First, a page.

The years during and since World War II have seen increasing numbers of empirical studies of formal organizational leaders, in contrast to studies of informal leaders of small groups. Also, there has been less dependence on students as subjects. The period began with a primary focus on first-line supervisors. The focus then moved up to middle managers and administrators; and the twentieth century ended with substantially increased studies of senior executives. Again, as woman and minorities were increasingly appointed, elected, or self-selected to positions of leadership, studies of their performance as leaders increased, as did studies in health care, protective services, and other services in the past half century.

How to define leadership can generate long-drawn-out discussions, and such discussions have dominated the opening deliberations at many a scholarly meeting on the subject of leadership. Until an "academy of leadership" establishes an accepted standard definition, we must continue to live with both broad and narrow definitions, making sure we understand which kind is being used in any particular analysis.

Leadership is an interaction between two or more members of a group that often involves a structuring or restructuring of the situation and of the perceptions and expectations of the members. Leaders are agents of change, whose acts affect other people more than other people's acts affect them. Leadership occurs when one group member modifies the motivation or competencies of others in the group. Leadership can be conceived as directing the attention of other members to goals and the paths to achieve them. It should be clear that with this broad definition, any member of the group can exhibit some degree of leadership, and the members will vary in this regard.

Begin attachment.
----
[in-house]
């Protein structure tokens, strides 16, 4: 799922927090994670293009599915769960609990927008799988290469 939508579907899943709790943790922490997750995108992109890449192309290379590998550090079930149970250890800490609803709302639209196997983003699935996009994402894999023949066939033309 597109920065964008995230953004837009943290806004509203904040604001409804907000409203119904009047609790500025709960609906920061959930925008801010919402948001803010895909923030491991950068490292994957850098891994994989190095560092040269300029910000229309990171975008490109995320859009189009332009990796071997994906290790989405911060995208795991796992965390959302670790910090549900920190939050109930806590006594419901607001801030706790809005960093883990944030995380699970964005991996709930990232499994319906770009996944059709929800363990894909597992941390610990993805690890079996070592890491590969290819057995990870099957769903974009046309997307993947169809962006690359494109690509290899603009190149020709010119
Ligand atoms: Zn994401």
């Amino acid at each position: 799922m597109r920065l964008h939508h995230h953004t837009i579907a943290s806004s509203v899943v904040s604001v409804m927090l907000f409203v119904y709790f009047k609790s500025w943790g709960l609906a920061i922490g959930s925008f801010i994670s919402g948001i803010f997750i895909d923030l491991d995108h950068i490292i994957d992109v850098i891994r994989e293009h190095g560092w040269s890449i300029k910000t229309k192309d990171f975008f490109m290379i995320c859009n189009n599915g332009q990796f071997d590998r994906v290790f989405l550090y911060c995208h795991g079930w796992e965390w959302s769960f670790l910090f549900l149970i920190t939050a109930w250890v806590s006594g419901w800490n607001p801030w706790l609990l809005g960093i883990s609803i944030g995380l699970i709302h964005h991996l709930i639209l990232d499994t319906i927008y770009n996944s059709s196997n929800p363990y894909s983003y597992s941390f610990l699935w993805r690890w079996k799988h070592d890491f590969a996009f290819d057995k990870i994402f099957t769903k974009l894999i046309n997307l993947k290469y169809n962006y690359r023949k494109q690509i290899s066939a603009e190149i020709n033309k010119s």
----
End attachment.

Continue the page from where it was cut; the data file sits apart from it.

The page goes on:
There are many possible ways to define leadership. However, the definition of leadership should depend on the purposes to be served. Leadership has been conceived as the focus of group processes, as a personality attribute, as the art of inducing compliance, as an exercise of influence, as a particular kind of activity, as a form of persuasion, as a power relation, as an instrument in the attainment of goals, as an effect of interaction, as a differentiated role, and as the initiation of structure. Definitions can be broad, including many of these aspects; or they can be narrow.

A distinction may be made between headship and leadership. One complex definition that has evolved, particularly to help us understand a wide variety of research findings, delineates effective leadership as the interaction among members of a group that initiates and maintains improved expectations and the competence of the group to solve problems or to attain goals. Types of leaders can be differentiated according to some of these definitions, more often on the basis of role, function, or context.

Copyright © 1974, 1981, 1990, 2008 by The Free Press

Meet the Author

Dr. Bernard M. Bass was Distinguished Professor Emeritus in the School of Management at Binghamton University and director of the Center for Leadership studies. Since 1946, he has published more than four hundred journal articles and twenty-six books concentrating on leadership, behavior, and international management. Dr. Bass has consulted and conducted training for many of the Fortune 500 firms and conducted workshops in more than forty countries. He was founding editor of The Leadership Quarterly.